Jack E. Kemp
You can read some politically incorrect details that never made it into the press both recently and in 1972 concerning the Olympic Committee's anti-semitism.
Recently, new information about the Munich Massacre at the 1972 Olympic Games was released by German police as a result of pressure from German investigative reporters. It was reported that the "Black September” terrorists were helped by a Nazi group in Germany to get fake IDs, weapons and access to the Olympic Village.
This was not too shocking, as the head of the IOC in 1972 was Avery Brundage, a Nazi sympathizer and anti-Semite. His protege, Juan Samaranch, eventually served the second longest IOC term as president, but his support of Nazis and the Spanish dictator Francisco Franco was kept a dirty secret. Most IOC members knew the truth but stayed silent because he organized a regal lifestyle for them -- with money diverted from sport."
Gilady informed us that a moment of silence was not possible because if the IOC had a moment of silence for the Israeli athletes, they would also have to do the same for the Palestinians who died at the Olympics in 1972.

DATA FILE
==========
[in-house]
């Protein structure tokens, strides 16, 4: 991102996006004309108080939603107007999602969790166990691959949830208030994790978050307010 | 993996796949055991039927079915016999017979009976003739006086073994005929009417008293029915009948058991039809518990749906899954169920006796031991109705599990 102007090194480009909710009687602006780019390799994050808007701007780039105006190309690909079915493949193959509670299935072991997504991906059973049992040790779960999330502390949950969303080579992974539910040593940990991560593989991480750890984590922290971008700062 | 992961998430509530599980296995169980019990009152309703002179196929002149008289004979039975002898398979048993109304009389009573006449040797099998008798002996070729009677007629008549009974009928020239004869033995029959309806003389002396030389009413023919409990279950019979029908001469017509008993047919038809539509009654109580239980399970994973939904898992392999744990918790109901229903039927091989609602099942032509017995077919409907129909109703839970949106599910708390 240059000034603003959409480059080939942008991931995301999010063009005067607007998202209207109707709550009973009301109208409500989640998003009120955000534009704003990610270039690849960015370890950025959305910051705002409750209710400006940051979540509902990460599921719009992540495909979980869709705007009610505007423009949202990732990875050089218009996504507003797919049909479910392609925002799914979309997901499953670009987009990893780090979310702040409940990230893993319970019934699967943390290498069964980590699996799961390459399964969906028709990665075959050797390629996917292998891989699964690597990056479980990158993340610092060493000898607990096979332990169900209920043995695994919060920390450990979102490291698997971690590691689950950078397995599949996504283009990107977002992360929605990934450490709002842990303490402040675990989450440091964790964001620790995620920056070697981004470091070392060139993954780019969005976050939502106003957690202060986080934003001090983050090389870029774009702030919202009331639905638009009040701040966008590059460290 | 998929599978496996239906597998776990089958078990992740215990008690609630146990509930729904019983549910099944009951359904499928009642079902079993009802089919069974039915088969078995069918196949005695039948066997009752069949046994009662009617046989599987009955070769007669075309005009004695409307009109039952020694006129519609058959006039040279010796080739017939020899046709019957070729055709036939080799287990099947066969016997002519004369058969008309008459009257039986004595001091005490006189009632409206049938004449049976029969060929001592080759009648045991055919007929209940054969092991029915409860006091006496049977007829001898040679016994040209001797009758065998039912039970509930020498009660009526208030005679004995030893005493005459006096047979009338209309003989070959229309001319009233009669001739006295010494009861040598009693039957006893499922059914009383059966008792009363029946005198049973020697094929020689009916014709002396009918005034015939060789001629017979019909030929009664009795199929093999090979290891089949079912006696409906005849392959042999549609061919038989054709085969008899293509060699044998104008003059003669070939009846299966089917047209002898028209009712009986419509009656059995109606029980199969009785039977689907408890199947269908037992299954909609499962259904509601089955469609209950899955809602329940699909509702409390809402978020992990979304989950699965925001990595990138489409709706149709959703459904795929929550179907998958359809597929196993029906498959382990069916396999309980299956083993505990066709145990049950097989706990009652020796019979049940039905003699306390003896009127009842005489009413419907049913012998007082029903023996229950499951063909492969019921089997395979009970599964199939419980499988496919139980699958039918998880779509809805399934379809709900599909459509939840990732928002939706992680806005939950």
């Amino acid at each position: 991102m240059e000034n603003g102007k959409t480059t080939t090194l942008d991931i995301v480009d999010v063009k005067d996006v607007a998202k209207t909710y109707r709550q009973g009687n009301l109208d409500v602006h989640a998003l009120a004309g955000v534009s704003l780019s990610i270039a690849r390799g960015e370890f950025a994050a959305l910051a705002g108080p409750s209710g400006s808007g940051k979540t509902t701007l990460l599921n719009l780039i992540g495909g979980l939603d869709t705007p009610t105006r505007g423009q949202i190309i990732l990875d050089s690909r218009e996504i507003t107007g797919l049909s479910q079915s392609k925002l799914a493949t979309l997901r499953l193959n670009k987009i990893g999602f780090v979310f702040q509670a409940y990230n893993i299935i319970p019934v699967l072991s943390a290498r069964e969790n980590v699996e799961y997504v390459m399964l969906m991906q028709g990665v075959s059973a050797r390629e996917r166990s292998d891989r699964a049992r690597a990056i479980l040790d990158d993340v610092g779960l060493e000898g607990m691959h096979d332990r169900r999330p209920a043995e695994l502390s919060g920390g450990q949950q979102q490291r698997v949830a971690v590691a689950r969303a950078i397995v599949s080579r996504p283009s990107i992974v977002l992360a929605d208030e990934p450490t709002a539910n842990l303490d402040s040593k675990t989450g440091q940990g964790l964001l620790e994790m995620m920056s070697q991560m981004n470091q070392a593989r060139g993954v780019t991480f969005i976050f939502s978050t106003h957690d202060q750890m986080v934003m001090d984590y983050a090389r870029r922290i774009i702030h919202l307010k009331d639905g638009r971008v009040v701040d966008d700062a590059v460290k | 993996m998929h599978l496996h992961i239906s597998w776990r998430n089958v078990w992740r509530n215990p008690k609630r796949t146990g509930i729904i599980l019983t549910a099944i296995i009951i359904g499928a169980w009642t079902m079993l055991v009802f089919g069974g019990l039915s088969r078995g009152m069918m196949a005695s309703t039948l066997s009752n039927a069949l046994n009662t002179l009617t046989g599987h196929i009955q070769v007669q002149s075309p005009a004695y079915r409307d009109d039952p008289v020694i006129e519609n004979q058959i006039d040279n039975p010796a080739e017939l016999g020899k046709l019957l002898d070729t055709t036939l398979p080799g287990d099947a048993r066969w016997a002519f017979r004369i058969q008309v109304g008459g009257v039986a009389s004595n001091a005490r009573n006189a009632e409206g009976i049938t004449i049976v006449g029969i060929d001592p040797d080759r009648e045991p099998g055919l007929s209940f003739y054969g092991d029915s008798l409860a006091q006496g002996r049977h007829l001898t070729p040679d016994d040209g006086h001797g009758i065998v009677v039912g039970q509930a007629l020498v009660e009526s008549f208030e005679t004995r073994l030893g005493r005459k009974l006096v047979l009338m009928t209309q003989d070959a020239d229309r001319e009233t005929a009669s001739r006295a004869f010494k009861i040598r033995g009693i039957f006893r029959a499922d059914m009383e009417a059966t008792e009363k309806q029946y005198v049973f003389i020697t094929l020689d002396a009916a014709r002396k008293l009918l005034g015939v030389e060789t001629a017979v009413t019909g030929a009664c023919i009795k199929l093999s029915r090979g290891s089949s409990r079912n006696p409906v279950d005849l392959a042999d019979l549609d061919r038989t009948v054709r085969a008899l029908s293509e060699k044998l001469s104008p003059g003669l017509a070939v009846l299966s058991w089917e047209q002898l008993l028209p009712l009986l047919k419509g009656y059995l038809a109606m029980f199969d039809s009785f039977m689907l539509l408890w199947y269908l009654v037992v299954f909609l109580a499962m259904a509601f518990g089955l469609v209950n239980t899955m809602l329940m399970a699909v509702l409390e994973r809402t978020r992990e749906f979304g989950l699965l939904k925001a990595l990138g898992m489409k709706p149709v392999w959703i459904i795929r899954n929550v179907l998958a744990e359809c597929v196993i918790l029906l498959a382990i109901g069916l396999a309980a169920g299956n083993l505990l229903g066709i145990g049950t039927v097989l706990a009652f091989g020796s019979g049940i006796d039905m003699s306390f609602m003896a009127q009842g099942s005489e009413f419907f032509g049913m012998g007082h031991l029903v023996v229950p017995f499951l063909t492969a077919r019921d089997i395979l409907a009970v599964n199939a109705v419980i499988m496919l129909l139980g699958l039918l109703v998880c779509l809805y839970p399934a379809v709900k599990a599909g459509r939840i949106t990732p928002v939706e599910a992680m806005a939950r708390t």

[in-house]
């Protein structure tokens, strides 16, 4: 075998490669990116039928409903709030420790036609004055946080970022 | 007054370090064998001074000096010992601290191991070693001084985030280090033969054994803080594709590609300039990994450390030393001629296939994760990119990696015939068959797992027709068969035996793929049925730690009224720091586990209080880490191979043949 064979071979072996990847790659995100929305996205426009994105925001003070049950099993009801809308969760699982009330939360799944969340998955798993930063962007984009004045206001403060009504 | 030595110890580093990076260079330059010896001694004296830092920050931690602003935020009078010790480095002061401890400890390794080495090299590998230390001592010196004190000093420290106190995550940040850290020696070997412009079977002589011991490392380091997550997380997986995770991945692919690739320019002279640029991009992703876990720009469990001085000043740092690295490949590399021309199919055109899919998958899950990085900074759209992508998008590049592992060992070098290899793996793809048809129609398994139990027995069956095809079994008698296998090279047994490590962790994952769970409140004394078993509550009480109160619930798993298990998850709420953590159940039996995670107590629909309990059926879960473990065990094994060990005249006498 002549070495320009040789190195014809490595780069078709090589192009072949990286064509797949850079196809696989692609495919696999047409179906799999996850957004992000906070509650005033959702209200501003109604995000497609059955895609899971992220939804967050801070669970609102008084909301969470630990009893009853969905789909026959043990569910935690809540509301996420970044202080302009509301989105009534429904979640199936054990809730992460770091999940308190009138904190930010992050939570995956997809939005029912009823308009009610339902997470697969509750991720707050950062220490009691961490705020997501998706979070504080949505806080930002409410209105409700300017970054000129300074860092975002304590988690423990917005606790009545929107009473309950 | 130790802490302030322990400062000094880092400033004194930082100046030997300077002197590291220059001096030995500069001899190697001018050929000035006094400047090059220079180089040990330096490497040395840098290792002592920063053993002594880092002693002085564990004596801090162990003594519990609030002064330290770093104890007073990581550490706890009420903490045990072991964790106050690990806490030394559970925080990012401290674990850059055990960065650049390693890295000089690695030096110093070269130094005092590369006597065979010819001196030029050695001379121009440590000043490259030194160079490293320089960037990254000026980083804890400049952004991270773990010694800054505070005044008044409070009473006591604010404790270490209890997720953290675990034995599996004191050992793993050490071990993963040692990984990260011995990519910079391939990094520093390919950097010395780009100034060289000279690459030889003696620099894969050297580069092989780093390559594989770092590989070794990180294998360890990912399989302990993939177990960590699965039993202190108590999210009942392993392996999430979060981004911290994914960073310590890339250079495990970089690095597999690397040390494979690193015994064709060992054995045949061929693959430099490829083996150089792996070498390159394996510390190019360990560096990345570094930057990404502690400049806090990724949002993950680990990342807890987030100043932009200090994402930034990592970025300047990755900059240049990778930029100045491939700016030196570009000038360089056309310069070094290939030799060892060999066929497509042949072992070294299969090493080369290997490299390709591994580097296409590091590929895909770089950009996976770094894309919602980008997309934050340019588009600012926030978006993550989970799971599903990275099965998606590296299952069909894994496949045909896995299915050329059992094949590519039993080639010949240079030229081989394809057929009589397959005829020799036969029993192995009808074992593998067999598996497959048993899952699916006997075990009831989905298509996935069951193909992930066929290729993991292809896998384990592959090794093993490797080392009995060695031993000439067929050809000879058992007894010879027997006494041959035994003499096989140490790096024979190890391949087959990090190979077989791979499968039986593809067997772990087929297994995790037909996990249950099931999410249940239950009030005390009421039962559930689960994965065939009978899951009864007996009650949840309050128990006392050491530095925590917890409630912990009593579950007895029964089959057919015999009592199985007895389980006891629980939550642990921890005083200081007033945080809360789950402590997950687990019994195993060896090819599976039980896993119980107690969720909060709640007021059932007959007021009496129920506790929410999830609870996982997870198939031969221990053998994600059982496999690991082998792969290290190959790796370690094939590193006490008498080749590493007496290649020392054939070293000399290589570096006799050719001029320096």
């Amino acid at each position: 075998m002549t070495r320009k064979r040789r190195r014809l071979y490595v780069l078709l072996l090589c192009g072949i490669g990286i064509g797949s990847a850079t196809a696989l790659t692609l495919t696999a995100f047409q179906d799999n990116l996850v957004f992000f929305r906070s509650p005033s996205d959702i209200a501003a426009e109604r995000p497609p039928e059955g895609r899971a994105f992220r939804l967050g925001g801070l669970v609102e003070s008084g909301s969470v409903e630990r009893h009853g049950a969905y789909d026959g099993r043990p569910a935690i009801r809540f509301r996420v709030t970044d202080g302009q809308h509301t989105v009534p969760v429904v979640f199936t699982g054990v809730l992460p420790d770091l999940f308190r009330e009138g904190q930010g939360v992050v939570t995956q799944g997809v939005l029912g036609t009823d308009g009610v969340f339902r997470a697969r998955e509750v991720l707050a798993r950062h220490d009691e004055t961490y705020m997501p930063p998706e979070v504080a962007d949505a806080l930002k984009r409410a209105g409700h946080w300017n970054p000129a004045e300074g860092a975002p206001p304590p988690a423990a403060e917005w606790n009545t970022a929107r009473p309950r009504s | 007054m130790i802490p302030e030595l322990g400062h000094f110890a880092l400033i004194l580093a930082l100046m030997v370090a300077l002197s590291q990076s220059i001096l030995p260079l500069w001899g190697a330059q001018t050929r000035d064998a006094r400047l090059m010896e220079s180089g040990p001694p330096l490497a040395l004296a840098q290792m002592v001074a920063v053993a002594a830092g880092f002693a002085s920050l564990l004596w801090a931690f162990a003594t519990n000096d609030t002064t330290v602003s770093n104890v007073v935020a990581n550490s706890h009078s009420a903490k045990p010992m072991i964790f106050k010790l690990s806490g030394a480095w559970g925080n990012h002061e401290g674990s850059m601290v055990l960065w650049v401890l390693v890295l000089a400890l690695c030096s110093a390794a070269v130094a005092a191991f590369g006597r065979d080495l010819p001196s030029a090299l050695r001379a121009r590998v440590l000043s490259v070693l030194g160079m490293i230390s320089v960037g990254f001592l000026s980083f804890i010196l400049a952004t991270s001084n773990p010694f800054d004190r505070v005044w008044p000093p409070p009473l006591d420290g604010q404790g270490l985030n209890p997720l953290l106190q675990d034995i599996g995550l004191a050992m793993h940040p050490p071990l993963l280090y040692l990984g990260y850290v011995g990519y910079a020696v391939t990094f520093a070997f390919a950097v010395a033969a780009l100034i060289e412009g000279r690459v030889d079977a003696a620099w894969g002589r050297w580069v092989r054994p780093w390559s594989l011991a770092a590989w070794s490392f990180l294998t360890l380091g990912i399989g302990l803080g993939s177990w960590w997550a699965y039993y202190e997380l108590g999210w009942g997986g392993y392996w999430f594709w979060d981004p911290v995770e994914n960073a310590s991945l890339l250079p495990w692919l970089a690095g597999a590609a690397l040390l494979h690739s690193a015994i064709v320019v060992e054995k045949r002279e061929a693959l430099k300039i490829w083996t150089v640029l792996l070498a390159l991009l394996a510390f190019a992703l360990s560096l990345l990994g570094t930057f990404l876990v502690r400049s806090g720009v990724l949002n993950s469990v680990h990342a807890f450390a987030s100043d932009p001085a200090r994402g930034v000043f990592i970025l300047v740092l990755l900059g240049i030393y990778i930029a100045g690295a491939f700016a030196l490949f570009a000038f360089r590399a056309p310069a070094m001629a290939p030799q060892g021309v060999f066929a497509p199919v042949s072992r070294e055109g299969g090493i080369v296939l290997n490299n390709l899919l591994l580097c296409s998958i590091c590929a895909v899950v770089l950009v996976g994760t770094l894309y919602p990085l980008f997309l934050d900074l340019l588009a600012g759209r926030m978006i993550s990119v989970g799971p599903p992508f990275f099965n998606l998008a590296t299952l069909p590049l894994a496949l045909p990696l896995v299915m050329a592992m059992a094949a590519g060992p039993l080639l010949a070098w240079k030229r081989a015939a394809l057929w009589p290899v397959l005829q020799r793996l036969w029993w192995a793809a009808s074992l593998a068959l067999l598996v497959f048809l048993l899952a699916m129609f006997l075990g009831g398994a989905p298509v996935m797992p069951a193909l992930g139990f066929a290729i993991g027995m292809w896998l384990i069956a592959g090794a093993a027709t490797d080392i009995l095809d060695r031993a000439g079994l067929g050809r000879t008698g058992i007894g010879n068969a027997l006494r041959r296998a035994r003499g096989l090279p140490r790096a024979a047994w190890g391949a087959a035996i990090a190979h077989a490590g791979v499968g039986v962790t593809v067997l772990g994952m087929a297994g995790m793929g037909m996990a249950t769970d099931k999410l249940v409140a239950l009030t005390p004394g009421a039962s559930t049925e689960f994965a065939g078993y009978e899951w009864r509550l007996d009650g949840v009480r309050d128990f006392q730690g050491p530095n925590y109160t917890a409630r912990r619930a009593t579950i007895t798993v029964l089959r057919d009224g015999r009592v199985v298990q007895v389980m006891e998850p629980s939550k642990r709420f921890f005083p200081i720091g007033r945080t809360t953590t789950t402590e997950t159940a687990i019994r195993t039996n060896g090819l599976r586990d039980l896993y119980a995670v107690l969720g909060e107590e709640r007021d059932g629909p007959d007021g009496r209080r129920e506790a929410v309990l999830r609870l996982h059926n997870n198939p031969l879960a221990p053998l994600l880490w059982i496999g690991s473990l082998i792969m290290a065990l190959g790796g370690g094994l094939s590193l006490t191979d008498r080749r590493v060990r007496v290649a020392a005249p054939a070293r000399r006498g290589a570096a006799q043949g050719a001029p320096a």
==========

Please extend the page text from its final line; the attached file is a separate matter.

My mother said, "But no Palestinian athletes died."
Gilady responded, "Well, there were Palestinians who died at the 1972 Olympics."
I heard one of the widows say to Gilady, "Are you equating the murder of my husband to the terrorists that killed
The article goes on to detail how one Israeli team member was castrated by the terrorists at or near death from other wounds and his genitals were stuffed in his mouth. Neither Walter Cronkite or Brian Williams were/are ready to mention that level of barbaric detail on the evening news. It is not good that this happened but it is good that these Israelis are willing to talk about it openly - and some outlets, notably the internet, are willing to post these details.
In 1972, I was working on the public campgrounds of Kibbutz Neve Yam, on the Mediterranean coast just south of Haifa and Atlit, where Adolph Eichmann had been held in secret before his trial in Jerusalem over a decade earlier. My boss on the campsite, Eli, had a television set up in a small building on the grounds that served as his office. We would watch the games, mostly an American television highlights feed with Israeli commenters, and now recall the surprise and pride a young Israeli boy as he heard from us that Esther Shahamorov had qualified for the 100 meter high hurdles semifinals ("ha hetzi gemer?!"). Esther would leave Munich before that race because of the Munich Massacre of her male teammates. We watched reports of the negotiations and the botched rescue attempt. And we watched a funeral service in Munich where a rabbi intoned prayers in Hebrew.